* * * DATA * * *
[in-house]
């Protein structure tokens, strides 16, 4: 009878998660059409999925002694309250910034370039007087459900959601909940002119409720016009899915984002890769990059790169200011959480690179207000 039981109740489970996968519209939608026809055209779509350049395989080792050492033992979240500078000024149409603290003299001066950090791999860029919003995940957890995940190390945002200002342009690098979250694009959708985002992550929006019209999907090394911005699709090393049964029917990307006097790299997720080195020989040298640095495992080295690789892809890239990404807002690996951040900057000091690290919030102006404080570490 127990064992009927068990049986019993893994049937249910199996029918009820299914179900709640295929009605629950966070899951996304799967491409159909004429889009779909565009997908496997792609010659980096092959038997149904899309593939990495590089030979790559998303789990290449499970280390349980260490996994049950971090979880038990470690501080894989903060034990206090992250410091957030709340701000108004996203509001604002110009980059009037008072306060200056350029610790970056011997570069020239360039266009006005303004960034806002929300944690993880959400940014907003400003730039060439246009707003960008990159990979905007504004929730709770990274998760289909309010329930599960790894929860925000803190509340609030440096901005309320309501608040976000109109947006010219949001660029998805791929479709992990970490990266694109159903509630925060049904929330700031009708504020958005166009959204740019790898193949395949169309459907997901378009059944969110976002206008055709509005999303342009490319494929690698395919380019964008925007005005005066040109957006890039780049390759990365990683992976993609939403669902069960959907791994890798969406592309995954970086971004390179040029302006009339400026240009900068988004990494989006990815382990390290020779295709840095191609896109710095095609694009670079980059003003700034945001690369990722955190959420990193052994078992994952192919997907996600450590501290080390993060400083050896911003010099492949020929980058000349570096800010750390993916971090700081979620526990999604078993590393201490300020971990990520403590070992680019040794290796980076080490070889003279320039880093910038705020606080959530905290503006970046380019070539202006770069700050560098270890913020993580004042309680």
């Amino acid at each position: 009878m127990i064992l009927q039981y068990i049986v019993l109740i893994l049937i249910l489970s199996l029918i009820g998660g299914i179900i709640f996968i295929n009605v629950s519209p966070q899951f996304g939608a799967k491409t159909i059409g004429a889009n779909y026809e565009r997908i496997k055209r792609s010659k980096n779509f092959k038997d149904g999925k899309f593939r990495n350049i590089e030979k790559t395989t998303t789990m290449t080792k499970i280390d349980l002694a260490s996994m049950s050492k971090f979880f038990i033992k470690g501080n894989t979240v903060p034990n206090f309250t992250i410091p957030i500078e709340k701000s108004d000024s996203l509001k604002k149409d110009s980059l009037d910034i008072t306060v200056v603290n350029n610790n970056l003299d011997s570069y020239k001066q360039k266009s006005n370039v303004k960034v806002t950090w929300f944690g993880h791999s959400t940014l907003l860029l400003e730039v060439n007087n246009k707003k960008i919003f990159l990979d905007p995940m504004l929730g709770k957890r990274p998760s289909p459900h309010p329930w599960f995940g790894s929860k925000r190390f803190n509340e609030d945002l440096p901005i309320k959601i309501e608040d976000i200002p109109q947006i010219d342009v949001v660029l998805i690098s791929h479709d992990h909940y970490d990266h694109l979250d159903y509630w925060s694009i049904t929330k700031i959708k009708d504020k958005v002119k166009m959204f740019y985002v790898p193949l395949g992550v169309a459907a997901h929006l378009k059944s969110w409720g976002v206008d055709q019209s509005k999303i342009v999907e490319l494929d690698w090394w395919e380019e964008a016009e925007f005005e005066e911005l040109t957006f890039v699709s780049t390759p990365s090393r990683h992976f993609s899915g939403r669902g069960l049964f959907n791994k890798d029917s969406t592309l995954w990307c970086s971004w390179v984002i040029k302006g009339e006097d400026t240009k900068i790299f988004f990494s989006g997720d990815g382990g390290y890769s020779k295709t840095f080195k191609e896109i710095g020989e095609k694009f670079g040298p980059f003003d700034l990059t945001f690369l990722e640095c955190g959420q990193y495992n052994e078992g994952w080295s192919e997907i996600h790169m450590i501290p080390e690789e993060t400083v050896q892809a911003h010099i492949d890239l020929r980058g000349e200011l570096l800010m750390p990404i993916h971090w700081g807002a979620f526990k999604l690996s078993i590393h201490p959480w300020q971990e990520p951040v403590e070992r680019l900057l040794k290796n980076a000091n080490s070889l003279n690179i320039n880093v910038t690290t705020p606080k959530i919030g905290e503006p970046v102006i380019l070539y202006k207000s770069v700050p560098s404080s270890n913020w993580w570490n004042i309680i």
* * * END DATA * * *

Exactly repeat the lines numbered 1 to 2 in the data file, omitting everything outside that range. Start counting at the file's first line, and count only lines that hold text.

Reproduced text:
[in-house]
């Protein structure tokens, strides 16, 4: 009878998660059409999925002694309250910034370039007087459900959601909940002119409720016009899915984002890769990059790169200011959480690179207000 039981109740489970996968519209939608026809055209779509350049395989080792050492033992979240500078000024149409603290003299001066950090791999860029919003995940957890995940190390945002200002342009690098979250694009959708985002992550929006019209999907090394911005699709090393049964029917990307006097790299997720080195020989040298640095495992080295690789892809890239990404807002690996951040900057000091690290919030102006404080570490 127990064992009927068990049986019993893994049937249910199996029918009820299914179900709640295929009605629950966070899951996304799967491409159909004429889009779909565009997908496997792609010659980096092959038997149904899309593939990495590089030979790559998303789990290449499970280390349980260490996994049950971090979880038990470690501080894989903060034990206090992250410091957030709340701000108004996203509001604002110009980059009037008072306060200056350029610790970056011997570069020239360039266009006005303004960034806002929300944690993880959400940014907003400003730039060439246009707003960008990159990979905007504004929730709770990274998760289909309010329930599960790894929860925000803190509340609030440096901005309320309501608040976000109109947006010219949001660029998805791929479709992990970490990266694109159903509630925060049904929330700031009708504020958005166009959204740019790898193949395949169309459907997901378009059944969110976002206008055709509005999303342009490319494929690698395919380019964008925007005005005066040109957006890039780049390759990365990683992976993609939403669902069960959907791994890798969406592309995954970086971004390179040029302006009339400026240009900068988004990494989006990815382990390290020779295709840095191609896109710095095609694009670079980059003003700034945001690369990722955190959420990193052994078992994952192919997907996600450590501290080390993060400083050896911003010099492949020929980058000349570096800010750390993916971090700081979620526990999604078993590393201490300020971990990520403590070992680019040794290796980076080490070889003279320039880093910038705020606080959530905290503006970046380019070539202006770069700050560098270890913020993580004042309680």